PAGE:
So here’s the real nitty-gritty of how frost actually appears–feel free to skip this paragraph if you’re not into scientific explanations. Basically, the dew point is the temperature at which the moisture vapor in the air will condense back into liquid, based on the given factors, most importantly, humidity. If the air temperature drops to the dew point above freezing, you get wet summer grass and diamond-scattered spiderwebs. If the dew point is below zero, and the temperature drops to it, the water vapor is changed directly into solid form–ice–and you see lovely feathery crystals on the edges of everything. Now, if the dew point is below zero, and the air temperature drops below zero but doesn’t reach the dew point, you won’t technically have frost, but tender plants will be damaged by the freezing temperatures. The other thing that can happen is the water vapor condenses at a dew point above zero, leaving dew, but the temperature continues to fall below zero, forming a coat of ice. So if you know the dew point and the overnight low, you can predict a frost.

If you’re really of a mind to change your relationship with frost, you may want think right down to the bones of your garden, your location and its physical features. Ever noticed that your neighbor can get white tipped lawn when you don’t? Higher altitude increases frost risk because the air is thinner and the average air temperature is lower. But low areas in the garden can be more susceptible to freezing because cold air is heavier than warm and tends to sink. Gentle slopes that expose the garden to the sun are more protected, open spaces plagued by wind are not. Houses, fences, and water bodies can be heat sinks and/or wind breaks that protect from cold air. Allowing places in the garden where wind can move, and hence, cold air escape, will also be protective. And that old saw about starting with the soil if you want better plants? It’s true in this case too: Fertile soil holds more moisture and passes it into the air more efficiently compared with sandy or deficient soil. And we know that humidity is good.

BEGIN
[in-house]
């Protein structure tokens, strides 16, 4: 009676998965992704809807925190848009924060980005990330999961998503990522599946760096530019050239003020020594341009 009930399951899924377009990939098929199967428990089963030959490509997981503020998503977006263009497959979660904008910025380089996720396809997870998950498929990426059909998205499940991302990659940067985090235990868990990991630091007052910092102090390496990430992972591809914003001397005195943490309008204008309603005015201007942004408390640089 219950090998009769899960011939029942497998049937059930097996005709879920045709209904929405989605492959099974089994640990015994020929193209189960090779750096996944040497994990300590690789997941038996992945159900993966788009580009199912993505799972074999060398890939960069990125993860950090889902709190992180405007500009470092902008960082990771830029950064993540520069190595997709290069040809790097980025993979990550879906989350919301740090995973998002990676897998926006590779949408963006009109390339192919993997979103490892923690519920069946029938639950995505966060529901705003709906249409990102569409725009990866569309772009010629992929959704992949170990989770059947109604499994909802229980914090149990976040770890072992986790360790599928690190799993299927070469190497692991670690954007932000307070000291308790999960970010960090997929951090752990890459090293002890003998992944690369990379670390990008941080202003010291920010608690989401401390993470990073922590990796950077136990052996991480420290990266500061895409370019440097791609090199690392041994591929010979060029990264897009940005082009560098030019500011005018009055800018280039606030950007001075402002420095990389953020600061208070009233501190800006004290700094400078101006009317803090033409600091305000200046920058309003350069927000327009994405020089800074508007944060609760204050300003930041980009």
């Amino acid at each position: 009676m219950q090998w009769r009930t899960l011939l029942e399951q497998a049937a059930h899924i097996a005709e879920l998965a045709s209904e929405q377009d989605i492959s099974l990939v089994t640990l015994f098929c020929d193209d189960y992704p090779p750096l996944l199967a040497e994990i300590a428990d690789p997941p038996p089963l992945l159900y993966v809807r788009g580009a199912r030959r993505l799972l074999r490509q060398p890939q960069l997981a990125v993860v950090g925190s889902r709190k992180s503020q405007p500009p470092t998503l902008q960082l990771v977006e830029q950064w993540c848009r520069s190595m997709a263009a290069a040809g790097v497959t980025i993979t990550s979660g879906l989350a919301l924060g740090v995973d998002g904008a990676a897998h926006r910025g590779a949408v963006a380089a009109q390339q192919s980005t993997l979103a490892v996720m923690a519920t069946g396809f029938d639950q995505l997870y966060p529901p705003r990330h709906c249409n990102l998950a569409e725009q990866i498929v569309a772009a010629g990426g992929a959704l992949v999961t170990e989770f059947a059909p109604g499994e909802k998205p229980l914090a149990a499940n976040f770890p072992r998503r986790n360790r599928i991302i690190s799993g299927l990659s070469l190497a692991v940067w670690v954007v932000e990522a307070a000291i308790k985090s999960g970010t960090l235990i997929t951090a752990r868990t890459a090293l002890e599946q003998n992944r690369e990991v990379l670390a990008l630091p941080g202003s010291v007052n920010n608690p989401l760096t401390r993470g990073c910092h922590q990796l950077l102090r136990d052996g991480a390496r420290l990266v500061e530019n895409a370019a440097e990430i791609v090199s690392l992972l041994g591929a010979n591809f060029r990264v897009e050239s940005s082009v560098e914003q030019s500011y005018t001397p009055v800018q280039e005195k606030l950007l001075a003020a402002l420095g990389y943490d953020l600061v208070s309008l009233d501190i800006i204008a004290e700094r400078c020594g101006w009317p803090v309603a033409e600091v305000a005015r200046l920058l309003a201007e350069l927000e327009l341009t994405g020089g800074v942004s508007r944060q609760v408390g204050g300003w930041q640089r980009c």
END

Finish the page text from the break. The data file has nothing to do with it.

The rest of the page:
There. Don’t you feel smarter?

 

 

 

The pre-autumn slump

I came home from vacation to find more than a bit of a mess in my garden. Three weeks of heat and a temperamental irrigation system meant that things didn’t get watered consistently and all the annuals are dead or flat-lining. I thought I’d gotten the weeds under control, but they were back, seeding their fool heads off. The peas were overripe, the broccoli bolting, the onions flowering. Sigh.

Half of me wants to start a flurry of work and get things ship-shape again (or finally, depending on your perspective), and the other half of me wants (gasp) winter to show up early to hide all my sins, and just start again next spring. (If the “s” word starts falling in the next 48 hours, I guess you can blame it on me.) I’ve spent the week trying to catch back up. Some things have gotten done, but the list is getting longer instead of shorter thanks to the fall chores starting to arrive.

I thought I’d cheer myself up by planting some trees. A neighbor gave us some seedlings he cleaned out of his windbreak: three maples, two ash, and a random crab apple. I got four in the ground, watered and mulched, and then it started raining. While out there, I also realized that four trees at the very back of our property which we were told were baby Manitoba maples when we put them in 6 years ago, aren’t maples at all. They’re ash trees. I’d taken some one’s word and never looked closely again until now.